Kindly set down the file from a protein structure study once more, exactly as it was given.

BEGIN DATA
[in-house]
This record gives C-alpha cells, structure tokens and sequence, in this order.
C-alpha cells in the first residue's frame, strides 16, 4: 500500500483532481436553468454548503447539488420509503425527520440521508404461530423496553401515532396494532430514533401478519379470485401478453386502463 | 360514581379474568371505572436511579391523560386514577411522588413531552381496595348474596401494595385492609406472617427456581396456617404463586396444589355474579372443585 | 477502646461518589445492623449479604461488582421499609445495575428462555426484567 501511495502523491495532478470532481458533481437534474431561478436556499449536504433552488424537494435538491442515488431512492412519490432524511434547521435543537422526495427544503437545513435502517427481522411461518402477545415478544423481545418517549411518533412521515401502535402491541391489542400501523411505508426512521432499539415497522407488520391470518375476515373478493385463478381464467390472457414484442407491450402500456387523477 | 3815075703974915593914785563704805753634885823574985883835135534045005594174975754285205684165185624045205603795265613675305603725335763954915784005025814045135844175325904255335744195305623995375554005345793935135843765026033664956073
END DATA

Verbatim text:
[in-house]
This record gives C-alpha cells, structure tokens and sequence, in this order.
C-alpha cells in the first residue's frame, strides 16, 4: 500500500483532481436553468454548503447539488420509503425527520440521508404461530423496553401515532396494532430514533401478519379470485401478453386502463 | 360514581379474568371505572436511579391523560386514577411522588413531552381496595348474596401494595385492609406472617427456581396456617404463586396444589355474579372443585 | 477502646461518589445492623449479604461488582421499609445495575428462555426484567 501511495502523491495532478470532481458533481437534474431561478436556499449536504433552488424537494435538491442515488431512492412519490432524511434547521435543537422526495427544503437545513435502517427481522411461518402477545415478544423481545418517549411518533412521515401502535402491541391489542400501523411505508426512521432499539415497522407488520391470518375476515373478493385463478381464467390472457414484442407491450402500456387523477 | 3815075703974915593914785563704805753634885823574985883835135534045005594174975754285205684165185624045205603795265613675305603725335763954915784005025814045135844175325904255335744195305623995375554005345793935135843765026033664956073